Crossing the class barrier to create a happy family

Click to follow
The Independent Online
Peter and Jo Rado, an academic middle-class couple from Reading, have four adopted children. Jason, now 22 years old, was the second child to join them. He was nine years old and from a poor working-class background. Here, Mrs Rado tells Kate Hilpern about the difficulties of crossing between classes during the adoption process.

"When Jason came to us, all he wanted for dinner was pie and mash in front on the television. He found it very hard that we expected him to sit at the table with a knife and fork and make family conversation. Things like that may be trivial battles for many families but, for us, they highlighted so clearly the difficulties of Jason having to adapt from one class of family to another.

" ... He did not really know where he belonged. Although we made a conscious effort not to try and change his South London accent to sound more like ours, there were times when we picked him up on pronouncing his ts, and I think he was resentful ... In fact, he still feels he has to be a chameleon. Just as he changed his speech and behaviour according to whether he was attending state school and fee-paying school, he admits that even now he speaks more precisely when he is with our extended family. As a result, he does not feel as relaxed as he could do.

"In fact, we took him out of the state- school system because he didn't seem to fit in but he faced the same problems at private school. When you're adopted, feeling that you belong is so important and when you don't have a clear idea of where you fit, this can loom considerably. And being academics meant that both of us could be around in the daytime and so either of us could pick him up from school. Whilst that seems nothing but positive on the surface, it seemed to make him feel that he stood out even more.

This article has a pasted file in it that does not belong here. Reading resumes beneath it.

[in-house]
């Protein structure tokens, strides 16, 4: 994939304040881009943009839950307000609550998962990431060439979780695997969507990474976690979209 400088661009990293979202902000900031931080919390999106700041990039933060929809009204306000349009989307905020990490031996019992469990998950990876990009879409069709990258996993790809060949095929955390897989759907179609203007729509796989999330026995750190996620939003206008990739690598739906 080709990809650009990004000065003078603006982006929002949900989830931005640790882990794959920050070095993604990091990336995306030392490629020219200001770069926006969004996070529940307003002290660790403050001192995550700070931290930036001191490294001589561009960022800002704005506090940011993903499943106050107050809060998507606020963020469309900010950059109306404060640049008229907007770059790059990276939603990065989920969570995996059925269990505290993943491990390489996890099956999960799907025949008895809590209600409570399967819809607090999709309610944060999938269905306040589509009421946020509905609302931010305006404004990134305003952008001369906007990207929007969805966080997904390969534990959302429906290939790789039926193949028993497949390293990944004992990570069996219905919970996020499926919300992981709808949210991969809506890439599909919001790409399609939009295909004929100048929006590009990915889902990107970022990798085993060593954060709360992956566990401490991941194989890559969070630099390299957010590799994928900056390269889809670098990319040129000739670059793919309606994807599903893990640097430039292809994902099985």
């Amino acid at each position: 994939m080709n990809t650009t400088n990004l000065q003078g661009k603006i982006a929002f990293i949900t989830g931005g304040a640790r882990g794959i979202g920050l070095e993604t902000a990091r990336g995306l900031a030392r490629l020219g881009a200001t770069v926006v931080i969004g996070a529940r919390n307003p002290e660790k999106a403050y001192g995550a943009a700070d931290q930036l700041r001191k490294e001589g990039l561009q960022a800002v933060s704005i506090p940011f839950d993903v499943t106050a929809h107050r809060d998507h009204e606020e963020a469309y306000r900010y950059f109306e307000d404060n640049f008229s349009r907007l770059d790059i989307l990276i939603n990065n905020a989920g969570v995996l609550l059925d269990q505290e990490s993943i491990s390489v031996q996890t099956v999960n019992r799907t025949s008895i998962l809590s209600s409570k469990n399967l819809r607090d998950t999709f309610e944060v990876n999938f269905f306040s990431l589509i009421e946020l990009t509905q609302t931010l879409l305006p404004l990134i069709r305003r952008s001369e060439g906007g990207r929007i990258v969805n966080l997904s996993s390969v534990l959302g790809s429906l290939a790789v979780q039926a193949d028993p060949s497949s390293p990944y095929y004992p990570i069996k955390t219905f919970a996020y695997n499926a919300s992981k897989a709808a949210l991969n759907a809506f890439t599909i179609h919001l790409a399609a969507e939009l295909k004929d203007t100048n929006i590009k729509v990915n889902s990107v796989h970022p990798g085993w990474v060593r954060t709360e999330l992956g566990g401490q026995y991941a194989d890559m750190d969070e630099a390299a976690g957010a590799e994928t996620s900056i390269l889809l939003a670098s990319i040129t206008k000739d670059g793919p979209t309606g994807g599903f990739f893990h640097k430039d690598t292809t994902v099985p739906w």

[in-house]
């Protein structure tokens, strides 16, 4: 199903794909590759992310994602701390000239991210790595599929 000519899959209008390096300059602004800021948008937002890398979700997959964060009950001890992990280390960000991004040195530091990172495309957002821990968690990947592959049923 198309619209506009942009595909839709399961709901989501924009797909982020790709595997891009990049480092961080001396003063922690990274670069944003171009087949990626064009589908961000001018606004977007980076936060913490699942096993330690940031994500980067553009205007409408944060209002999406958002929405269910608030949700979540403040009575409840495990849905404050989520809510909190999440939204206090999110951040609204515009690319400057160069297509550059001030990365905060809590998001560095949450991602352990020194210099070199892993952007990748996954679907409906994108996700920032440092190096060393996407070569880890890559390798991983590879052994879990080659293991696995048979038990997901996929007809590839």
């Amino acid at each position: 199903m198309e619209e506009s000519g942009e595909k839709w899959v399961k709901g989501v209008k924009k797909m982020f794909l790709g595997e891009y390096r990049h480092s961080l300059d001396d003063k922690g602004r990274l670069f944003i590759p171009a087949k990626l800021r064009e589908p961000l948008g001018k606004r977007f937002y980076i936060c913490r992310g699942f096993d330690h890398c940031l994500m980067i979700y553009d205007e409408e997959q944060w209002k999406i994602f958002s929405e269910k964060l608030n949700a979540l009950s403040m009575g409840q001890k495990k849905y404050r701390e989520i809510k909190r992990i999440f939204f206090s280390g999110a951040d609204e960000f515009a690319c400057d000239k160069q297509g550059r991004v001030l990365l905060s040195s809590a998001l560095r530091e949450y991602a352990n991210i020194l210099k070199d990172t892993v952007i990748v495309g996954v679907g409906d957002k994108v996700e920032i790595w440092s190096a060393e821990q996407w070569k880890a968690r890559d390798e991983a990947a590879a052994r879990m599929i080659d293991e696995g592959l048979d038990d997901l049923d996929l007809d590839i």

"Before Jason joined our family, he had been used to funfairs, loud music and wall- to-wall television. It was a huge shock to him to find that our family interests were museums, visiting National Trust properties and having holidays abroad. He went along with it until he was around 14 and able to vote with his feet - which he certainly did. I can remember endless difficult outings when he was a very unwilling participant. Hobbies can be so class-orientated and we never realised the complications that can cause.

"Then there were the music lessons, which we felt were so important as a result of our love of classical music. We paid for Jason to have cello lessons, because it was clear he had a musical ability which was not being tapped into. But again, it was an activity that was alien to him ... we hoped he would enjoy music, art and reading but he resisted it all. Whilst he can look back in hindsight and wish he had made more of it, it was understandably difficult for him to adjust.

"The last summer Jason spent with his natural family was disastrous for him and he is now grateful that he did not stay with them, despite the fact that he has been in touch with his birth mother recently. And whilst we feel Jason's life has been richer and fuller than it could have been with the problems that his natural family were suffering, we never forgot that was his home at one stage ...

"One thing Jason used to comment on throughout his upbringing was the amount of money we gave to charity. It was as if he felt that money should have been spent on him, now that he was getting used to a more affluent life, and that he was missing out as a result. We buy many clothes from charity shops and he would often be resentful. Now, Jason says he considers himself somewhere in the middle of both types of family. Upper working class is the expression he uses. And despite all the problems and uncertainties he has had to face as a result of cross-class adoption, he does stress that he now feels he has the rare opportunity of having a deeper insight into both worlds ..."